Can you protect yourself from the anxiety of the unknown?
My skin is peeling, dry and flaky, and I have yet another bump on my head; that’s 3 in three weeks. Also, newsflash: you can’t live in a van with a sick and slightly senile dog. By start of week 4, I can’t take any more of watching the poor mutt suffer, and I retreat home, back to my old house, the place I don’t want to go.
Strangely enough, we settle in quickly, the familiarity of it making the transition smooth, like I never left. The first thing I do is buy food and stock my fridge, a brand new cold-box with glass shelves and ample space, bought by me to replace the old yoke I’d previously had for thirteen years. It served me well, the old one, teaching me how to efficiently store food.
That fridge was part of the system that taught me how to manage IBS. The new fridge is helping me manage my anxieties. How? It’s all about environment. Set your surroundings up to take care of you, and it’s easier to take care of yourself. It’s not rocket science but it does take prep.
Not just learning how to shop, prepare and store weeks of healthy meals, but also knowing what your body needs to sustain it, keep it strong. Van-life was compromising my immune system because I couldn’t get the food I needed to stay strong. The dog was sick because I was.
THE COMFORT OF THE FAMILIAR
Discipline is freedom. This is a motto that the novelist Jeanette Winterson drummed into my classmates and I, as course director of my Masters in Creative Writing. She was referring to the habit of writing, of setting up time to do it every day so that it becomes automatic and you’re not plagued my feelings of dread and ineptitude. It’s a motto that applies to everything.
Living in the van has shown me just how impossible it is for people who don’t have a structured environment to pull themselves out of a rut. The word I’d use to describe it is Immediate with a capital I. Every day is a rush just to cover the basics, water, food, and shelter. When your mind is busy battling those concerns, there’s no time for reflection or planning.
Discipline helps but the grind wears you down. There are moments of intense beauty that make it all worthwhile, but the grind is ever-present, gobbling up time and energy. Van-life demands a clear schedule and lots of flexibility. These are not things I have. What I have is discipline: to eat a specific way and write every day. Van-life is getting in the way.
Two days into home-life and the dog sleeps a lot. She trembles too, seems disorientated. Agonising to watch. But at least I can offer her the comfort of the familiar to ease her suffering. This house is the only home she’s ever known. It’s where she wants to die.
THE TRAP OF THE FAMILIAR
If I stay in the house, I will die. Living there, I’m surrounded by footpaths and walls so familiar, they trap me because I know I could easily stay there forever. On day two, I go back to the gym, my gym, where I went for six years and learned how to lift weights, train, get in shape.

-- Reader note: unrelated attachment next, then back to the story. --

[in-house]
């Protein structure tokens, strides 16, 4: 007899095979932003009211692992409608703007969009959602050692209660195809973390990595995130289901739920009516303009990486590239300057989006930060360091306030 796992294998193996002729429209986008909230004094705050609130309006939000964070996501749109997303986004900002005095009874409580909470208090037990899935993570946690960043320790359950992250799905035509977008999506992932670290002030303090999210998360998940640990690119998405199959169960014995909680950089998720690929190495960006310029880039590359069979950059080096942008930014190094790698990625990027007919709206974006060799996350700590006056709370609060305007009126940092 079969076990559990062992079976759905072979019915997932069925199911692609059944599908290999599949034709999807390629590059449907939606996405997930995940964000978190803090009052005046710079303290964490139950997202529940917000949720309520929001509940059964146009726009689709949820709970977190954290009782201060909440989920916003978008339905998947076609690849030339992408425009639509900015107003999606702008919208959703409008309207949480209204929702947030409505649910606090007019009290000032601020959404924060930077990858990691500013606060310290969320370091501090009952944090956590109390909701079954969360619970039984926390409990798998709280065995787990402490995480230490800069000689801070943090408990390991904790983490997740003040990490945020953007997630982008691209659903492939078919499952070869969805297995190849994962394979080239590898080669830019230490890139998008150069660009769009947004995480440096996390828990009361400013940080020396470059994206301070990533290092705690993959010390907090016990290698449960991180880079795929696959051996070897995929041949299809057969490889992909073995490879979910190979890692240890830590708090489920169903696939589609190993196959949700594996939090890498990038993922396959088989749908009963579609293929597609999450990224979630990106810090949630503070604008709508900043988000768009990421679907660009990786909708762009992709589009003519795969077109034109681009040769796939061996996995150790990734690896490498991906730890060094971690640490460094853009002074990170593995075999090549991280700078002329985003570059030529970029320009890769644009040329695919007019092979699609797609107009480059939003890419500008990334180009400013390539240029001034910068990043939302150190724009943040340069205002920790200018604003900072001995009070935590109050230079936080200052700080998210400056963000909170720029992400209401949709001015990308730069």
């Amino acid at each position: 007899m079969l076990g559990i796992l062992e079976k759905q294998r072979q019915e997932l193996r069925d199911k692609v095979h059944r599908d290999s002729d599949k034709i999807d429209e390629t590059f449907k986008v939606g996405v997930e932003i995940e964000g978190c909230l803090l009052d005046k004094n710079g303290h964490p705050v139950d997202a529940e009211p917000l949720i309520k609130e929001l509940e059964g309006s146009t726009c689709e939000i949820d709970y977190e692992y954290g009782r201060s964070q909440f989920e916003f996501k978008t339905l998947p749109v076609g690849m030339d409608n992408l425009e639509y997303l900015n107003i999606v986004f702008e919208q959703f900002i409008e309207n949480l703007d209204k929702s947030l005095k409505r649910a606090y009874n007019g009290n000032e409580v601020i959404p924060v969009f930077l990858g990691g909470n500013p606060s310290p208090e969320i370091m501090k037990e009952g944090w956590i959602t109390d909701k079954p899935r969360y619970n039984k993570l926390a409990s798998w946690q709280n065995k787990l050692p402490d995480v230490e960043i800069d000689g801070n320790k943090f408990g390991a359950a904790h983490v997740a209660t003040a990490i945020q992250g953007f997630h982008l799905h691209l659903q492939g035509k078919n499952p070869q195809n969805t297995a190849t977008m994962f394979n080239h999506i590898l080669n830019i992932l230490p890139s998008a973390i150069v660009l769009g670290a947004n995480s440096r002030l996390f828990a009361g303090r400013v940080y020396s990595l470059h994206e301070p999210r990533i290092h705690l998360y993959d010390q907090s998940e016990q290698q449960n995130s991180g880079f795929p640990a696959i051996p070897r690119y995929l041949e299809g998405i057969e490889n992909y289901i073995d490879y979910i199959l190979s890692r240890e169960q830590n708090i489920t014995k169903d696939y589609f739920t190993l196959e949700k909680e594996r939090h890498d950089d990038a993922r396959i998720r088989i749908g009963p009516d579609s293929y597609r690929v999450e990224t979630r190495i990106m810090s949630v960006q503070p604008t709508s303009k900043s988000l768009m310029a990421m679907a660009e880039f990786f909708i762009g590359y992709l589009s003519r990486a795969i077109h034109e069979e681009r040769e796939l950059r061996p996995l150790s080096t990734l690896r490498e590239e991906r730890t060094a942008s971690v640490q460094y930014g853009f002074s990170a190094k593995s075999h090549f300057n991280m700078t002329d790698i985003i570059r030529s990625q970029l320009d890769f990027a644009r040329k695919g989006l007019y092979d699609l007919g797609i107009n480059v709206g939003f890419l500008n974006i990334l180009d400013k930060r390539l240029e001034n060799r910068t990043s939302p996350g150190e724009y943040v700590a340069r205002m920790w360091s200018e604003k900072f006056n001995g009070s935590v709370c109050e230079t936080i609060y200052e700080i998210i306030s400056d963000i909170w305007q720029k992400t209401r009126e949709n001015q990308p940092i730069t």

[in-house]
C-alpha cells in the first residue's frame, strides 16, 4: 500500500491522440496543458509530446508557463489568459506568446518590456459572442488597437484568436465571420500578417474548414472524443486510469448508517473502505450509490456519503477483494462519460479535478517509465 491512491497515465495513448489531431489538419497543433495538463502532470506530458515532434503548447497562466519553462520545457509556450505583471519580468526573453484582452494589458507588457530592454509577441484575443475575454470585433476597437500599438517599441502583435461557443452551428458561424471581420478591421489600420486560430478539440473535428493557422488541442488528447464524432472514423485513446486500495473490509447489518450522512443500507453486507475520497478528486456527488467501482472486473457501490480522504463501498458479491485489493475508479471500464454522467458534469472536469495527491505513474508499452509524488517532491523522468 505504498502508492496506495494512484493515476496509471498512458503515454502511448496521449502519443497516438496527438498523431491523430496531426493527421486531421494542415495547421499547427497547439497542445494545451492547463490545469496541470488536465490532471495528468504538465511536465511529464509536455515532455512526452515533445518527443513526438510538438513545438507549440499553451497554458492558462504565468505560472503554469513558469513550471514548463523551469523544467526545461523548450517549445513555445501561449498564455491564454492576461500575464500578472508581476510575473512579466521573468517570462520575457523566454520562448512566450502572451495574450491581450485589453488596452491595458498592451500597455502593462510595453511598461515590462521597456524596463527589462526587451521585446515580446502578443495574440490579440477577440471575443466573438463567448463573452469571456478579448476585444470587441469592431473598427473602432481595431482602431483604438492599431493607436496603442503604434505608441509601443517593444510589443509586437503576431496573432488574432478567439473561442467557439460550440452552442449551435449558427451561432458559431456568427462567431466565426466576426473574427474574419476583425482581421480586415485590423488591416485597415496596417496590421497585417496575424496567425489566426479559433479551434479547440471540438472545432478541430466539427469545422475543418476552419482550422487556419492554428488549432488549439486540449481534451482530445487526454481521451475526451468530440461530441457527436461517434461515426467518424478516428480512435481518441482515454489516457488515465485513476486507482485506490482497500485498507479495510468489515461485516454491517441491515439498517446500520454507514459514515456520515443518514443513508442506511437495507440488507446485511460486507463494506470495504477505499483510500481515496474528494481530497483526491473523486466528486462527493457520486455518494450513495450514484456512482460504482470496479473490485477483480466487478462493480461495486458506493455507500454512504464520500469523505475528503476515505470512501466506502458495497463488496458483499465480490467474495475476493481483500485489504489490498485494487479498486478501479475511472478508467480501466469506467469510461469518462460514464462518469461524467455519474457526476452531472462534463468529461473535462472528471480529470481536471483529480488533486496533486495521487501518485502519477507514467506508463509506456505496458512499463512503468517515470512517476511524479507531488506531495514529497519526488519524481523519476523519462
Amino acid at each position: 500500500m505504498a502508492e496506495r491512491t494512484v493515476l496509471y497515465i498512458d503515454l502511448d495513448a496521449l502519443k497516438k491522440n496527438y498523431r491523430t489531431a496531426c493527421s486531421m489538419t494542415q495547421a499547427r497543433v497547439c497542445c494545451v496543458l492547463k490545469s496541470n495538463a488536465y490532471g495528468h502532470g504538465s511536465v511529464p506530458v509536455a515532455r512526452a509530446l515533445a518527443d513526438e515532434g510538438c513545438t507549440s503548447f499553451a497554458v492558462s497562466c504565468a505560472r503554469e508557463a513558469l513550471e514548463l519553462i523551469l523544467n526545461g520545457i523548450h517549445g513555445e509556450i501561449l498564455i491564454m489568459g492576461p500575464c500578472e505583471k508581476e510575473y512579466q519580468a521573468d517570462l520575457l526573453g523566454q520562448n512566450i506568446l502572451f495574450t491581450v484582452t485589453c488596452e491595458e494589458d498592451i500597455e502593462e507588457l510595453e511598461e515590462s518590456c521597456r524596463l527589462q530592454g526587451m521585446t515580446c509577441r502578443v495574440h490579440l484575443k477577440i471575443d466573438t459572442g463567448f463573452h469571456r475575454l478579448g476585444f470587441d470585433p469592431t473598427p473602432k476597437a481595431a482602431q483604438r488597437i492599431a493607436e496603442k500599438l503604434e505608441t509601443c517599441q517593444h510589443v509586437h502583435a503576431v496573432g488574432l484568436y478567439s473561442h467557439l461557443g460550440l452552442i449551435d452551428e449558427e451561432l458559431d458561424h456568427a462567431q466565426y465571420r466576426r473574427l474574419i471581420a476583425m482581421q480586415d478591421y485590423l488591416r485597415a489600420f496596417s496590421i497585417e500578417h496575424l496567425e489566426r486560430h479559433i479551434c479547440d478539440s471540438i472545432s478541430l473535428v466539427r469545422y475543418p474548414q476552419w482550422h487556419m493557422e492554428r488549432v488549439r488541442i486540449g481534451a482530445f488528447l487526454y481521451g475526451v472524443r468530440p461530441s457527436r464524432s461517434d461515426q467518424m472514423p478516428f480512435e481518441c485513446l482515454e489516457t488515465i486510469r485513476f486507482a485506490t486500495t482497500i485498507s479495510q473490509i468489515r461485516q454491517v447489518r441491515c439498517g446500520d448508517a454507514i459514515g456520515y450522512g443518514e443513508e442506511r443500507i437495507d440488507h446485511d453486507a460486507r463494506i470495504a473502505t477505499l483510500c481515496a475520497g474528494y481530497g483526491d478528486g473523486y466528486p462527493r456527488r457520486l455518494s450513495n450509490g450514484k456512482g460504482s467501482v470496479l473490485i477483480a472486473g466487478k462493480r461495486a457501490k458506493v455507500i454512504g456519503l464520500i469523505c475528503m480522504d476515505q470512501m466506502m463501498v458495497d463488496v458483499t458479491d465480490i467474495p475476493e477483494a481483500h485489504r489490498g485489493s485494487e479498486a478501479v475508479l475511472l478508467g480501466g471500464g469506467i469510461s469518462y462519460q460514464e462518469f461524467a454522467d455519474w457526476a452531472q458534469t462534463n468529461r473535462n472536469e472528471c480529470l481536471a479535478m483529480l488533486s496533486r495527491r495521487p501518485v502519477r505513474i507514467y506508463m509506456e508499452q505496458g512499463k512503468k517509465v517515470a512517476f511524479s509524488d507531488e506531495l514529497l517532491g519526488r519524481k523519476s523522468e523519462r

All the old faces there. Same cheesy hip-hop music on the sound system. Some new machines, as cheap as the old stuff. I love this place. But the thought of spending another six years there is depressing. A bigger problem is the house.
While being home is reminding me that indoor plumbing is ingenious and I have access to shops, bank and beach all within walking distance, I can no longer work there. The house was my office for years, a quiet nook hidden back off the street. Then, the street changed.
Years ago, the only sounds at sunset were the starlings flying overhead and the church bells. Now, it’s drunken waffle and kids playing video games. But the real problem is the person I was when I lived in the house no longer exists. It was easy to inhabit a new me in new surroundings. Will it be so easy surrounded by the familiar?
FACING THE UNKNOWN
When chaos hits, the only place to find stability is in yourself. It takes me a couple of days to find a happy medium that works for me and the dog. She likes that I’m out of the house in the morning and she gets to snooze while I’m at the gym. In the afternoon, I use my van as a place to write, parked up in a quiet corner of town, away from the hustle of my street.
It takes just a few home-cooked meals and one gym visit to centre me. I follow my old routine, visiting known shops to buy food. I take utensils out of the van and bring them back to the house. Honestly, right now, some days, I don’t know whether I’m coming or going. So, I do what I know, what’s reliable.
I start small. I prepare food. Apple and cinnamon bread. Chicken pesto salad wraps. Pre-gym snack is fresh strawberries and hazelnut nut butter. Post-gym meal is a spinach and chicken burger, asparagus and hummus. When I take care of myself in this way, I feel saner, less anxious.
The dog is quiet again. When she’s calm, I’m calm. I eke out a work schedule at home, unsure which pressing task to hit first, especially when all the paths ahead of me are unknown. Again, I pick the known, the thing I can rely on: I open my laptop and write. Though really, I’m itching to return to the outdoors.
If you want updates on my journey into van-life to overcome the challenges of IBS, make sure to hit that follow button.
What good habits or hobbies do you have to help you feel centered? How much time do you spend each week doing those things? How can you do more of them?
If you need an eating plan to help you manage the challenges of IBS, get in touch today at email@example.com